Once the construction foreman figured out Jessup was back, he enacted a policy of constant harassment. Nothing Abernathy said to him or relayed back to the governor made any difference. The sheriff’s hands were tied, jurisdiction firmly resting with the state police. Construction equipment encroached closer and closer to the house each day, drivers blasting music and blaring horns and revving engines. One afternoon a driver got a little too bold and pulled his wheel loader through the oaks, probably planning to tear up the grass or God knows what. Before he got thirty feet past the property line, his windshield spiderwebbed in front of his face, cracked by a bullet from McTiernan’s rifle. He turned the machine around and fled, and by the time Abernathy got word of it and raced up to intervene the foreman had gone up to the house to raise hell. When Abernathy arrived the foreman was standing between the oaks, swearing and screaming. McTiernan stood fifty yards away, the rifle in his hands.
“What the hell are you doing?” Abernathy called out, frustration mounting.
“This is still my land.”
“For four more days!” the foreman shouted. “Four fucking days, McTiernan, and then I’m going to drive a fucking bulldozer over you myself if you’re not gone.”
Abernathy pulled out his cell phone and dialed the sheriff. “You have to get Amelia up here to talk some sense into him. Someone’s going to get killed.”
Amelia came and went. Jessup stayed. Abernathy flagged Amelia down as she drove past the trailer on her way back to town. She slowed to a stop and rolled down her window. Her eyes were red and swollen from crying. “His mind is made up, Mr. Abernathy. I don’t expect you to understand.”
“I don’t think he understands. Someone’s going to die up here, Amelia.”
“Without this land he’s as good as dead anyway.”
It rained for three days and kept things quiet. The fourth day dawned clear, the last day before the land became state property. Abernathy had barely settled in at his desk when he heard tires on the gravel. Glancing up, he saw the foreman’s truck and the state cop cruiser roll by with a bulldozer rumbling along behind. Chest tight with panic, he ran to his car to follow. At the oaks, the foreman and the cops got out of their vehicles.
“I want these trees down by lunchtime,” the foreman said.
McTiernan stood between the two massive trunks. He was unarmed, disheveled, dressed only in jeans and a white T shirt. His bare feet and rumpled hair made him look young and vulnerable. “It’s not time yet.”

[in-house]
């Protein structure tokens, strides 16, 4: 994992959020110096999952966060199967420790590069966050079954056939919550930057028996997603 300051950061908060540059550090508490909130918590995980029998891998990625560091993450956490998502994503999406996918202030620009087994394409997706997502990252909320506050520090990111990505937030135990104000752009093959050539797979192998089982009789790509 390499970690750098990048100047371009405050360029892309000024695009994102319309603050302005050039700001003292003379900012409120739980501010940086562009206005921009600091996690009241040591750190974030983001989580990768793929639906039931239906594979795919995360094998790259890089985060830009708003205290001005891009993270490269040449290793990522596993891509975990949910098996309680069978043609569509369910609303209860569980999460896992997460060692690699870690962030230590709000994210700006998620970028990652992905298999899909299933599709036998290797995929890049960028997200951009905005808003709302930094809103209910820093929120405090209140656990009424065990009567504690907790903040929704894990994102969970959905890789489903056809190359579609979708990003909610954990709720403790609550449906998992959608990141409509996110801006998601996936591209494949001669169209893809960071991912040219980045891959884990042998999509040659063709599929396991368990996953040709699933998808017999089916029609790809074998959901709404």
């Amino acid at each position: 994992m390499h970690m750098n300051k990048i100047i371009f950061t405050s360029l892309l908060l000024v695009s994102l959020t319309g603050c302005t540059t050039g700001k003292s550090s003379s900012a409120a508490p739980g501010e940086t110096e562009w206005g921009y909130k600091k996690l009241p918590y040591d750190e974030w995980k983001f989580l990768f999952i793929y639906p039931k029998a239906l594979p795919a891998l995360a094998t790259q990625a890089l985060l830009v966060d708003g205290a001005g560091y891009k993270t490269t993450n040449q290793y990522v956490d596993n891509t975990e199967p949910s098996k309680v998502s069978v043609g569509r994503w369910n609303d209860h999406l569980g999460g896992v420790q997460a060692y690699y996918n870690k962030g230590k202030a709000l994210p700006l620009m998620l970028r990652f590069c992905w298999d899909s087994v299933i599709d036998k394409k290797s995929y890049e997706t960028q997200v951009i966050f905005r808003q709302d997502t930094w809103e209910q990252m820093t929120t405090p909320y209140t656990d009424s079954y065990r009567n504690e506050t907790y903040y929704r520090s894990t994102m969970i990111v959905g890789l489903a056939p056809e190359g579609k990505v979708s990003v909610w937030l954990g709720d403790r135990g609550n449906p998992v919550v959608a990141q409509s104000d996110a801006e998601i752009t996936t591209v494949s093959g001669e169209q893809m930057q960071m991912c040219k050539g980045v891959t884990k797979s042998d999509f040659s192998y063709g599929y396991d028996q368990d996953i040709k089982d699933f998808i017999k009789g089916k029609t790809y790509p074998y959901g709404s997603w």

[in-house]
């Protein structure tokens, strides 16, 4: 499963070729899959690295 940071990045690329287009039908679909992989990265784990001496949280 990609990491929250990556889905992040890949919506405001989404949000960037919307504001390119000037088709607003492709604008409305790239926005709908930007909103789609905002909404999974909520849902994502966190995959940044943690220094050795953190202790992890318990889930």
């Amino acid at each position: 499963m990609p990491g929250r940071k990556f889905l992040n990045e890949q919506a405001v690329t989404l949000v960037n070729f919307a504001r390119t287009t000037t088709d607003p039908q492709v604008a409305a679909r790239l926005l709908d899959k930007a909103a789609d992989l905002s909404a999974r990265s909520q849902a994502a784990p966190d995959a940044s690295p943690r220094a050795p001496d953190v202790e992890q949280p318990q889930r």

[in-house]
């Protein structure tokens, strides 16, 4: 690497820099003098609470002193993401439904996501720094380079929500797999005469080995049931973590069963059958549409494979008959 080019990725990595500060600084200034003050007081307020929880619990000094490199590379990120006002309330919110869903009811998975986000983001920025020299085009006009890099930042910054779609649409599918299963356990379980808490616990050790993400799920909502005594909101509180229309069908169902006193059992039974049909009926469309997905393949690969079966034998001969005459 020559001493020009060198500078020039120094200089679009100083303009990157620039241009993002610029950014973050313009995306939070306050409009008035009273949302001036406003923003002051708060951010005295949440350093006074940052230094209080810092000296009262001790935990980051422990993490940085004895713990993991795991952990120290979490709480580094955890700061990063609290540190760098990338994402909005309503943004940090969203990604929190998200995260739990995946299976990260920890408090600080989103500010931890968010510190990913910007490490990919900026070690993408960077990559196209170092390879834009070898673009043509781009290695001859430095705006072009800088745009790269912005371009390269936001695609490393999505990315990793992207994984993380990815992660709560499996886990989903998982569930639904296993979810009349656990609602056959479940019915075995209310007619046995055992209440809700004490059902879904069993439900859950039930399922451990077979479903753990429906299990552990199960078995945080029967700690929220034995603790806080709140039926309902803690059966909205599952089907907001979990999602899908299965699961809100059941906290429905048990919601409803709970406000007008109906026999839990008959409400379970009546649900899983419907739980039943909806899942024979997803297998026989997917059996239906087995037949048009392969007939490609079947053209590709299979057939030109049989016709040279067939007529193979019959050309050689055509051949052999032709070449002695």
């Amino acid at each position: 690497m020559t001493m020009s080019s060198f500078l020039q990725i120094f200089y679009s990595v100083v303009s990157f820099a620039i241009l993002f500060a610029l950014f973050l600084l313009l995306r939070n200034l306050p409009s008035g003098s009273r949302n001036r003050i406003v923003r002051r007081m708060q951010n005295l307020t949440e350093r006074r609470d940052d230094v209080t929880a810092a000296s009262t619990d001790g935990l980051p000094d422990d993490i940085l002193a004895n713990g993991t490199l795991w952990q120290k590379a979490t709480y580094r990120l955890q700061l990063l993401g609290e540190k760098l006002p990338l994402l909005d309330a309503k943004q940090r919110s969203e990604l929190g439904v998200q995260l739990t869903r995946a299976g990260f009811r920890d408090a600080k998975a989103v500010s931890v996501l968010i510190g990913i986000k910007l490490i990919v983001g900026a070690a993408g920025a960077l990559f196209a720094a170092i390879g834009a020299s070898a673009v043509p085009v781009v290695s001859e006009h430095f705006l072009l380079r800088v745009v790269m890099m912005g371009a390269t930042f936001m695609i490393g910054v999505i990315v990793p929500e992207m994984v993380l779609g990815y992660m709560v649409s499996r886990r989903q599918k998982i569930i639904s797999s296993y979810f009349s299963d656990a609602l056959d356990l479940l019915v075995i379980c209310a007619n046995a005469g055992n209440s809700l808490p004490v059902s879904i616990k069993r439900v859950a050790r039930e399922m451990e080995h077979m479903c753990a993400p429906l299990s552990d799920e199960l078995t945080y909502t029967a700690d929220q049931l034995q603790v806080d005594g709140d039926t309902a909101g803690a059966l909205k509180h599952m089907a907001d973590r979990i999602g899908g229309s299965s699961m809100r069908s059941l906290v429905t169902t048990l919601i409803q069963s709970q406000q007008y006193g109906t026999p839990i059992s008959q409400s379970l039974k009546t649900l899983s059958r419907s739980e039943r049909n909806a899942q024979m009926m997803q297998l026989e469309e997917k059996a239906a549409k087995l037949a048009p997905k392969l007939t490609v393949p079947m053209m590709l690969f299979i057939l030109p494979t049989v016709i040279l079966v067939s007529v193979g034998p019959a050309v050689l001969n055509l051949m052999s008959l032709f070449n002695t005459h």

“It is as far as I’m concerned. You’ve been slowing us down long enough.”
The bulldozer fired up and began to roll toward the closer oak. McTiernan stepped in front of the tree and faced the machine.
“For God’s sake,” Abernathy cried. “This is insane!” He started toward McTiernan, but Laramie stepped into his path and caught his arm.
“Stay out of this.”
Abernathy could only watch as the bulldozer rolled closer and closer to the figure standing immobile in its path. He felt tension knotting across his shoulders as the bulldozer driver actually crept close enough to bump the dozer blade against McTiernan’s chest and knock him back. McTiernan kept his feet, but a moment later Chandler was on him, throwing a couple of punches before shoving him to the ground and cuffing his hands behind his back. The cop hauled McTiernan back up and dragged him over to the cruiser.
“Do it!” the foreman called out and the bulldozer roared to life again. McTiernan was silent, rigid, anguish laid bare on his face. It took nearly fifteen minutes for the first oak to yield. As it finally cracked and toppled, McTiernan wrenched himself free of Chandler’s grip. He bent double and vomited, then reeled away, staggering a few steps before sinking to his knees and pressing his forehead against the side of the cops’ car.
Abernathy yanked his arm free and moved to McTiernan’s side, gripping the young man’s shoulder tightly. Though he remained silent through the other oak’s fall, the farmer trembled with grief. After it was over, the cops drove McTiernan down to the town jail, but the sheriff refused to book him. He ordered the troopers to turn McTiernan loose and they did, perhaps sensing they were on the verge of pushing too hard. The sheriff drove McTiernan to Amelia’s sister’s and left him in his wife’s care. Abernathy hung around his trailer until nearly midnight, certain that McTiernan would come home. He was right and waved down the farmer and his wife down as they drove up the road.
“I really don’t want to watch you die, Jessup.”
The young man’s eye was bruised, his lip cut, but he seemed steady again. “You won’t have to, Mr. Abernathy.”
“See you tomorrow, I guess.”
McTiernan offered a sad smile. “Thanks again for everything you’ve tried to do.”
Abernathy made sure he was the first to arrive at the farm the next morning. He parked his car near the ruined oaks and approached the house on foot. As the sun broke over the timber stand and illuminated the side of the white barn, Abernathy stopped in his tracks. Painted in large, neat black letters was a message: I will not bow down to tyranny.
He knocked at the farmhouse door but got no response, though Jessup’s truck was parked in its usual spot. When the cops arrived they kicked in the door and searched the place, but McTiernan wasn’t there. The foreman called in an excavator and a bulldozer to level the house. As the front wall buckled and peeled away to expose the room where Jessup said he’d been born, the room he and Amelia had painted light blue for their baby boy, Abernathy turned away, unable to bear the sight.